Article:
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have their reward irrespective of faith, and both Jews and the heathen will be participants of future blessedness.

Servetus as a public Lecturer and Physician. After this first unsuccessful effort, Servetus seems to have concluded that it was not so easy to effect a reformation as he had supposed. Without the least particle of a martyr's heroism, notwithstanding all his vauntings, he left Germany, where so much hostility was shown to his doctrines, and determined to live in France. And in order to escape the inquisition he no longer retained either of the names, Servetus and Reves, by which he had been previously known, but called himself Michael of Villaneuva, from his native city. He says that in the year 1534 he studied mathematics and medicine in Paris at the Collège de Calvi and afterwards in the Collège de Lombards. It was in this year that the meeting was appointed for a discussion between him and the then youthful reformer, Calvin.2 After leaving Paris, he went to Orleans. Joh. Wier relates that when the notorious imposition of the Franciscan monks in calling up the ghosts of the departed was practised at Orleans, he had several friends of some reputation there, among others Michael Villanovanus. It should seem from the preface to Servetus' edition of Ptolemy's Geography that he went, about this time, to Italy, but it is possible that his first journey with Quintana is referred to. It is at least certain that his works were widely circulated in Italy, for one of his apologists Postellus says, that he had disciples there, and Melanchthon thought his influence sufficient to require a confutation of his errors, which was addressed to the council at Venice: "He," Melanchthon writes, “proclaims the condemned dogmas of Paul of Samosata, and subverts the doctrine of two persons in Christ. It is granted that the reason cannot comprehend the personality of the word, but we must rely with faith upon the teachings of the early church and the apostles, which are in direct opposition to those of Servetus.” Some time after leaving Paris Servetus went to Lyons, where he prepared and published his Edition of Ptolemy's Geography with notes and was for some time corrector of the press for the firm of Trechsel, distinguished in that age for their beautiful typogra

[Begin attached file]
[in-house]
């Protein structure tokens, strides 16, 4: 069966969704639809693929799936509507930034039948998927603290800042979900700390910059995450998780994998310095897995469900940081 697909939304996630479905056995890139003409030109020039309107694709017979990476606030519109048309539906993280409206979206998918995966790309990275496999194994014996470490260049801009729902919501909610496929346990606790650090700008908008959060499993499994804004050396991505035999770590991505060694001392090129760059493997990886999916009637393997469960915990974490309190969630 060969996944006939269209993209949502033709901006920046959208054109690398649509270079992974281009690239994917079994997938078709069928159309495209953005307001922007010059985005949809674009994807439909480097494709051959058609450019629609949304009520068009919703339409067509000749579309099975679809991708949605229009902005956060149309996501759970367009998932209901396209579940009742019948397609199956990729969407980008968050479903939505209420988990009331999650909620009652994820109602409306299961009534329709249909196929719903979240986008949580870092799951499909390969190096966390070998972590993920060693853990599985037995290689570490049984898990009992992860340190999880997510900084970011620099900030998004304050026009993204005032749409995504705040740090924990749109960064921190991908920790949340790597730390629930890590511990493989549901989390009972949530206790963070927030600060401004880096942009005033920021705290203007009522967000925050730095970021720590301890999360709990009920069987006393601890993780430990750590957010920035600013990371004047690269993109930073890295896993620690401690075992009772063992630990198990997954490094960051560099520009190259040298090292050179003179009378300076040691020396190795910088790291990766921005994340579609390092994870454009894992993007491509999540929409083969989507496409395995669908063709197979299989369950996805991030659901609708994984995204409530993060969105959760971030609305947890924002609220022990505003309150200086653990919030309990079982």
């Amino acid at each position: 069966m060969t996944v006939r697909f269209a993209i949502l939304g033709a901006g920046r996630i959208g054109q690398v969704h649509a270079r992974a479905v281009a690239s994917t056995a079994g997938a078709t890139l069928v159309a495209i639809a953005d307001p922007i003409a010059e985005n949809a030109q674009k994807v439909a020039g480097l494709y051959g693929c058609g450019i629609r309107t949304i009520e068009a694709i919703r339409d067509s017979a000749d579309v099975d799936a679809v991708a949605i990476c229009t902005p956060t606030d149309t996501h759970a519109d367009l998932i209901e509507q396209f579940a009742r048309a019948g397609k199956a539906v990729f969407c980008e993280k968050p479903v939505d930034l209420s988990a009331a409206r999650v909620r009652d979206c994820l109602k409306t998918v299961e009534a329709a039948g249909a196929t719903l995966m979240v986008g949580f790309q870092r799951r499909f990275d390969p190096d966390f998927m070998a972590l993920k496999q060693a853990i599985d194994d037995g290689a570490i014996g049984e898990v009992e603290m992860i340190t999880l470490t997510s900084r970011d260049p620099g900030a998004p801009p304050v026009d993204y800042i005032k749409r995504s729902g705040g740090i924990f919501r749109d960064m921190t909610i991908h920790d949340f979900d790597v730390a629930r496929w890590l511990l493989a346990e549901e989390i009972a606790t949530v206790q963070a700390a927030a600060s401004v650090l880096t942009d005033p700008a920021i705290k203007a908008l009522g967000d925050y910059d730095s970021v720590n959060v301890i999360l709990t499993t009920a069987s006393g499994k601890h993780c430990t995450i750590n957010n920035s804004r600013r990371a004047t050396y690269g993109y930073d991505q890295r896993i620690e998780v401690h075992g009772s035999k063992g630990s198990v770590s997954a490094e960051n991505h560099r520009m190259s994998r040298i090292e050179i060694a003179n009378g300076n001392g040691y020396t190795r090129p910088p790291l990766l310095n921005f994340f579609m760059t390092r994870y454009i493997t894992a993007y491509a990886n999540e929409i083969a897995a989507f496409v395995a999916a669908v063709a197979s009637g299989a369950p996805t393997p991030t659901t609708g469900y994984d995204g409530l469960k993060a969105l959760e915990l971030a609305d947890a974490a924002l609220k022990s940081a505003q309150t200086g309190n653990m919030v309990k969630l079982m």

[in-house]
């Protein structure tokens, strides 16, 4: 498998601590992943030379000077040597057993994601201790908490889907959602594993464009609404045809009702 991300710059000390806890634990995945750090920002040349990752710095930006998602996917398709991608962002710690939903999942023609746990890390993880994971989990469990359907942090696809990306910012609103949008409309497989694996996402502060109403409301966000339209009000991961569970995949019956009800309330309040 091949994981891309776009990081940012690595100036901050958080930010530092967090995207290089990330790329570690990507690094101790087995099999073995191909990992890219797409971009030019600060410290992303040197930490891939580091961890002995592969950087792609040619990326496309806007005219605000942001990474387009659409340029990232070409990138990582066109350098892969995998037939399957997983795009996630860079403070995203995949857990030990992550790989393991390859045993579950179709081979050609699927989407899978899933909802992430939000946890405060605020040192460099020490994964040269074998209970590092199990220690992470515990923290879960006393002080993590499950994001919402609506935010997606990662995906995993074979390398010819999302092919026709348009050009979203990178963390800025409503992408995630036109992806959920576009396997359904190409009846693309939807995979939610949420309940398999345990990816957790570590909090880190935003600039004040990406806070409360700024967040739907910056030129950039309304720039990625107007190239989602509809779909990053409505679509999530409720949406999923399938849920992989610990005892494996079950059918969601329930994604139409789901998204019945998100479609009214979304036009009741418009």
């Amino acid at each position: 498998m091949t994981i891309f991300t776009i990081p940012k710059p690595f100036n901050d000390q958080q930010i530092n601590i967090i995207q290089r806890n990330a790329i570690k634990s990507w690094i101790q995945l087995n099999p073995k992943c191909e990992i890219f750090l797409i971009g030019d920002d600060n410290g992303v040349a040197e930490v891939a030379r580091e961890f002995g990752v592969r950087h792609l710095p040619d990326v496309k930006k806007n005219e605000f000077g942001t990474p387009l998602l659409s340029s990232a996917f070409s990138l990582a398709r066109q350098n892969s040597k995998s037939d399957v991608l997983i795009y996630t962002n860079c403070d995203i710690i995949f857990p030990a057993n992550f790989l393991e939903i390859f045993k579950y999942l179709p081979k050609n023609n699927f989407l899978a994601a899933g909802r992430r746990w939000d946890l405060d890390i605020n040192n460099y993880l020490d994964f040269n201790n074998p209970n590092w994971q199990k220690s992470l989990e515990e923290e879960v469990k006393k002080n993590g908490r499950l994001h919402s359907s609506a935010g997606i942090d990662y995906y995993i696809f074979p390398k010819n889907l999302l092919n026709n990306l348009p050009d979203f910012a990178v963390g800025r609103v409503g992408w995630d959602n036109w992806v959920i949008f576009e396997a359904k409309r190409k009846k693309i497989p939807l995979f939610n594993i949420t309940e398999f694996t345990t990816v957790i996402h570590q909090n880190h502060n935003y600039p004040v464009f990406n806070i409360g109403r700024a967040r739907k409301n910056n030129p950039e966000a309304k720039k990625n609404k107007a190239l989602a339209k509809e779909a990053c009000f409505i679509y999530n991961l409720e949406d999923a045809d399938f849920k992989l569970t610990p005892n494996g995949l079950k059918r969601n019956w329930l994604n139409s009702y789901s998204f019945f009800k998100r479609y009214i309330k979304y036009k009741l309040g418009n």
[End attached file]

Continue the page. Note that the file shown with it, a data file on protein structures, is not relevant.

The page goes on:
1 In the sentence pronounced against him at Geneva it is said : Le dit servet rendu fugitif des dites Allemagnes à cause du dit Livre.

· See Bib. Sac. Vol. II. p. 353.

1846.]

Public Lectures and Treatises upon Medicine.

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phy. In 1537 he went again to Paris, took his degree of Doctor of Medicine, and lectured upon mathematics and astronomy. No one will affirm that Servetus was a man of inferior capaci. ty. Although possessed of much theological learning, when he went to Paris, he applied himself with characteristic zeal to natural science, and was soon able to lecture upon it. He was also reckoned one of the most distinguished physicians in France. He even seems to have been the first to describe the circulation of the blood. In the mean time he did not lay aside his theological pursuits, but was preparing for the press an edition of the Bible. At this time he must have felt himself more prosperous than at any other period during his life. His lectures were attended by multitudes, and it is exceedingly to be regretted that he did not devote the remainder of his life to literary and scientific pursuits. He was of the Greek school of physicians in opposition to that of the Arabians, and in 1537 published a treatise on the Gallenists and Averrhoists. He also published an Essay upon the use of syrups which was highly approved. These works as well as his notes upon Ptolemy were written in very respectable Latin, compared with his theological treatises, which were barbarous. But his pride and arrogance did not suffer him long to occupy his honorable position. The University and Faculty of Paris opposed him, partly perhaps from envy, but more on account of his attacks upon many of the scholars of the capital, especially the professors in Natural History, who returned the assault in their public discourses. He then published a defence, in which he called his antagonists pests to the world, and other hard names. The result was that he was prohibited from lecturing on astronomy. With his usual impudence, he voluntarily appeared before the 'tribunal of the inquisition, trusting to the anonymous publication of his book, although every page of it, if proved upon him, would have subjected him to capital punishment, and he was acquitted.